Posted on June 8, 2011
Amsterdam, Bogota and Portland are good examples of ideal cities to travel on two wheels. Tourists and locals spear growing pedaling for them.
Concern for the environment and the idea of promoting healthy habits among people have had a happy realization in the proliferation of cities "bike-friendly". With specialized lanes and more generous allotments, many large cities-from Europe to Latin America-implemented hundreds of kilometers of bicycle paths.
One of the pioneers was the capital of the Netherlands. Decades, Amsterdam is easily passable for cyclists. A good alternative is the beautiful park Sloterpark although other suggestions (with detailed plans and convenient) on the web Yourtuliptour.com .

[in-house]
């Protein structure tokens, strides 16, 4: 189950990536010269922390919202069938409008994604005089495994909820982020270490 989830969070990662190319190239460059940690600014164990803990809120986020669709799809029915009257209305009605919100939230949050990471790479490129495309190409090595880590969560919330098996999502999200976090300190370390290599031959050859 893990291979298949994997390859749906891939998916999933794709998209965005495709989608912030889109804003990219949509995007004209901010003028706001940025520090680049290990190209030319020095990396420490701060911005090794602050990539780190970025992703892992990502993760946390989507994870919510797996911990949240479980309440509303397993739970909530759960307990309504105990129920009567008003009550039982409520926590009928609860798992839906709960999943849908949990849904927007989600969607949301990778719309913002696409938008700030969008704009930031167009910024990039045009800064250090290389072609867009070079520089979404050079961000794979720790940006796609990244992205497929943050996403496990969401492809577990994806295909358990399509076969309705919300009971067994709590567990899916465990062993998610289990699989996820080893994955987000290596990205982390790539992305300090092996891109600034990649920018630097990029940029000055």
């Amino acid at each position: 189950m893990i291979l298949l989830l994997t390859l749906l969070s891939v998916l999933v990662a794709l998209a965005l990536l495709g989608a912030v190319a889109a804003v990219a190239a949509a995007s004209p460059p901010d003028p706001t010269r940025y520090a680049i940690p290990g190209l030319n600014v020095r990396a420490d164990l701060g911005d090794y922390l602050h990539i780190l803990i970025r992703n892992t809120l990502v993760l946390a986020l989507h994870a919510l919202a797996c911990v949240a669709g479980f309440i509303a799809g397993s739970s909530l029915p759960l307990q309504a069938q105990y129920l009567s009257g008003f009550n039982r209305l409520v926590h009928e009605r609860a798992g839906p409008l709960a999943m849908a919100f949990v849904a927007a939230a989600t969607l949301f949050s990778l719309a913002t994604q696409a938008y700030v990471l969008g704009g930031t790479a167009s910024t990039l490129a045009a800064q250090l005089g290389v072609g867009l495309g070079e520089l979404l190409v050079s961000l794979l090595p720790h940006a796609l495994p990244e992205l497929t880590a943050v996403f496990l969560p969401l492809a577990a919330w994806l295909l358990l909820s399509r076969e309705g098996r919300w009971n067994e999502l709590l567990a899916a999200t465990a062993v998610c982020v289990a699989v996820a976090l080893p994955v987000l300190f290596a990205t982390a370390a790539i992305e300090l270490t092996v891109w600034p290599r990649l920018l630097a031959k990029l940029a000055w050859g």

On this side of the Atlantic, the lead in this area seems to take Bogotá, where every Sunday pedaling up to a million people. This little "boom" explained Sunday that day thanks to the circulation of many streets and avenues are restricted to cyclists.
Back in Europe, the particularity of Trondheim (Norway's third largest city population numbers) is that in addition to promoting bike, invites more intense experiences. The most striking of them begins with Trampe, a system that facilitates the rise in mountainous areas. The widget is a kind of cable car that works like this: you place your foot on a pedal coming out of a rail and the other foot on the bike pedal is driven automatically to reach the top (or where runs rail).
Portland and Buenos Aires
In the U.S., the city "bicifriendly" par excellence is Portland, the largest city in the state of Oregon. For 30 years, local citizens and organizations have promoted cycling as a lifestyle. The result is reflected in the streets, which are painted in bright colors. There is also a bicycle repair service without charge.
Finally, in this racconto also include Buenos Aires, with 65 miles of bike paths joined the global trend. The layout of these bike paths through some of the tourist neighborhoods of the city, such as Recoleta, Palermo and .